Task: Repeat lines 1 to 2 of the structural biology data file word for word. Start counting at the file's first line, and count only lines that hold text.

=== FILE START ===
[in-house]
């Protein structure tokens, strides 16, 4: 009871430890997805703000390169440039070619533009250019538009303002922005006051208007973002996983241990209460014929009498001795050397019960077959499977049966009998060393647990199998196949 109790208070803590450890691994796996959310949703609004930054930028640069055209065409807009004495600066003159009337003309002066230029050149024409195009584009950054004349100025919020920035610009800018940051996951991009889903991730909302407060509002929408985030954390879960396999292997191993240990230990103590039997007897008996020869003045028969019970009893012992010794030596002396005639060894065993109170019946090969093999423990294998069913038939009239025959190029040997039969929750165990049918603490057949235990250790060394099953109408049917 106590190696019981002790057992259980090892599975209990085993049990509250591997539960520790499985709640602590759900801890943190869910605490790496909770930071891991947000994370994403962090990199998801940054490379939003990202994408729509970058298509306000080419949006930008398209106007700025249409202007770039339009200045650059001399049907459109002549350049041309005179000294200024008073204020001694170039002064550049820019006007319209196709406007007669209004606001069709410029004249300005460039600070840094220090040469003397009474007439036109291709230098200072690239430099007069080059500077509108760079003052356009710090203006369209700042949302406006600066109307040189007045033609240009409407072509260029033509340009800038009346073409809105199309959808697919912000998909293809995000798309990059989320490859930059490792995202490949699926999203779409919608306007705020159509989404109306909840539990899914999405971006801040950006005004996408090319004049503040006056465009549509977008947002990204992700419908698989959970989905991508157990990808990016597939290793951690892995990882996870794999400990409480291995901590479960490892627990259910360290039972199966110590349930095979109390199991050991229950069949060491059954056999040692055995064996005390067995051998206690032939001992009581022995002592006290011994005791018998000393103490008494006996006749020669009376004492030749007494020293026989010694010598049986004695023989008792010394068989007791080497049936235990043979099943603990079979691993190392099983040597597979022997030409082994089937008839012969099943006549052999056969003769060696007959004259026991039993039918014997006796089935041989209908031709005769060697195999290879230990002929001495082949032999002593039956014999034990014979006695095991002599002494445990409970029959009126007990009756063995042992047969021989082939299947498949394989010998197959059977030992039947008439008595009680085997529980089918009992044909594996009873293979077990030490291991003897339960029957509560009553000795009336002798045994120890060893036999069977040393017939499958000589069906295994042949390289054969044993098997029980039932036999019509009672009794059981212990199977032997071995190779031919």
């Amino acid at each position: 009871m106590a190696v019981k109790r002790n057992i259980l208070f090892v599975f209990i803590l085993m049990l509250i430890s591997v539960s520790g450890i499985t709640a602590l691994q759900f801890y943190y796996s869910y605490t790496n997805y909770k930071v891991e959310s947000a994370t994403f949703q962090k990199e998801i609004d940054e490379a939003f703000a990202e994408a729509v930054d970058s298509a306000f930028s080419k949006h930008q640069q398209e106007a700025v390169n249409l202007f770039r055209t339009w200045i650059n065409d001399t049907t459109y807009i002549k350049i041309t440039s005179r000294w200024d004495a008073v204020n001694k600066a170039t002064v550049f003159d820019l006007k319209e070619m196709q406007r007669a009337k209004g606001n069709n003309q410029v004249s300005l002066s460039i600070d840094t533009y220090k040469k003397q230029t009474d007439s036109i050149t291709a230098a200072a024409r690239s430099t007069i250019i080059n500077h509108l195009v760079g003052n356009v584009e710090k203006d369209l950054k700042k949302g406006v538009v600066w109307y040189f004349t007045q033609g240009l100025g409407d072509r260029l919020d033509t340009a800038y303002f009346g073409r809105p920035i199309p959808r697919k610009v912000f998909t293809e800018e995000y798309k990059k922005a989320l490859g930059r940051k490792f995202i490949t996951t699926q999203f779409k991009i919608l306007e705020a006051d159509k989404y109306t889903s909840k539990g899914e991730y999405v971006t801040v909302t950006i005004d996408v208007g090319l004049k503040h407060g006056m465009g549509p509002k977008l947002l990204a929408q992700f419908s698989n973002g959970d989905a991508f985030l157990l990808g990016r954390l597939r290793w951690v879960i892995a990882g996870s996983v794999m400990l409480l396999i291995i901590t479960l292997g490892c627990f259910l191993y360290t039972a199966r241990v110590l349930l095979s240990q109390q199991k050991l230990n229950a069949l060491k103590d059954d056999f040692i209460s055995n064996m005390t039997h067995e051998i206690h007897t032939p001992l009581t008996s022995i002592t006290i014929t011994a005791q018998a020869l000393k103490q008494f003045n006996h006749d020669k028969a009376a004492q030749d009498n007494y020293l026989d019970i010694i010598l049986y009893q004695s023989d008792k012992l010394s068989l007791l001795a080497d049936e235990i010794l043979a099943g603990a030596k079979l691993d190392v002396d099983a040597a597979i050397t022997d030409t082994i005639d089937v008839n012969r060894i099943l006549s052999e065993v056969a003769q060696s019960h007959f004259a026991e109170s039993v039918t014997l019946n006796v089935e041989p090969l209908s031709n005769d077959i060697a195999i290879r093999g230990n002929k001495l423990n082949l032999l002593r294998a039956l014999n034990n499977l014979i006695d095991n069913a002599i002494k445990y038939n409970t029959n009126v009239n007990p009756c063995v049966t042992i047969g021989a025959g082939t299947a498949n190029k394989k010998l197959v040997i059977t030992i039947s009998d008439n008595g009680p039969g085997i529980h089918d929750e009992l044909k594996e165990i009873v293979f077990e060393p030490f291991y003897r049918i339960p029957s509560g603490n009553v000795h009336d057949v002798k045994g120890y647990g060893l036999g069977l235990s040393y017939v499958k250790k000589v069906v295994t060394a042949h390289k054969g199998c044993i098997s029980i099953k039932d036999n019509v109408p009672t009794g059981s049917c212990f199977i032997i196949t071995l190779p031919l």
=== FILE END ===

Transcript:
[in-house]
């Protein structure tokens, strides 16, 4: 009871430890997805703000390169440039070619533009250019538009303002922005006051208007973002996983241990209460014929009498001795050397019960077959499977049966009998060393647990199998196949 109790208070803590450890691994796996959310949703609004930054930028640069055209065409807009004495600066003159009337003309002066230029050149024409195009584009950054004349100025919020920035610009800018940051996951991009889903991730909302407060509002929408985030954390879960396999292997191993240990230990103590039997007897008996020869003045028969019970009893012992010794030596002396005639060894065993109170019946090969093999423990294998069913038939009239025959190029040997039969929750165990049918603490057949235990250790060394099953109408049917 106590190696019981002790057992259980090892599975209990085993049990509250591997539960520790499985709640602590759900801890943190869910605490790496909770930071891991947000994370994403962090990199998801940054490379939003990202994408729509970058298509306000080419949006930008398209106007700025249409202007770039339009200045650059001399049907459109002549350049041309005179000294200024008073204020001694170039002064550049820019006007319209196709406007007669209004606001069709410029004249300005460039600070840094220090040469003397009474007439036109291709230098200072690239430099007069080059500077509108760079003052356009710090203006369209700042949302406006600066109307040189007045033609240009409407072509260029033509340009800038009346073409809105199309959808697919912000998909293809995000798309990059989320490859930059490792995202490949699926999203779409919608306007705020159509989404109306909840539990899914999405971006801040950006005004996408090319004049503040006056465009549509977008947002990204992700419908698989959970989905991508157990990808990016597939290793951690892995990882996870794999400990409480291995901590479960490892627990259910360290039972199966110590349930095979109390199991050991229950069949060491059954056999040692055995064996005390067995051998206690032939001992009581022995002592006290011994005791018998000393103490008494006996006749020669009376004492030749007494020293026989010694010598049986004695023989008792010394068989007791080497049936235990043979099943603990079979691993190392099983040597597979022997030409082994089937008839012969099943006549052999056969003769060696007959004259026991039993039918014997006796089935041989209908031709005769060697195999290879230990002929001495082949032999002593039956014999034990014979006695095991002599002494445990409970029959009126007990009756063995042992047969021989082939299947498949394989010998197959059977030992039947008439008595009680085997529980089918009992044909594996009873293979077990030490291991003897339960029957509560009553000795009336002798045994120890060893036999069977040393017939499958000589069906295994042949390289054969044993098997029980039932036999019509009672009794059981212990199977032997071995190779031919």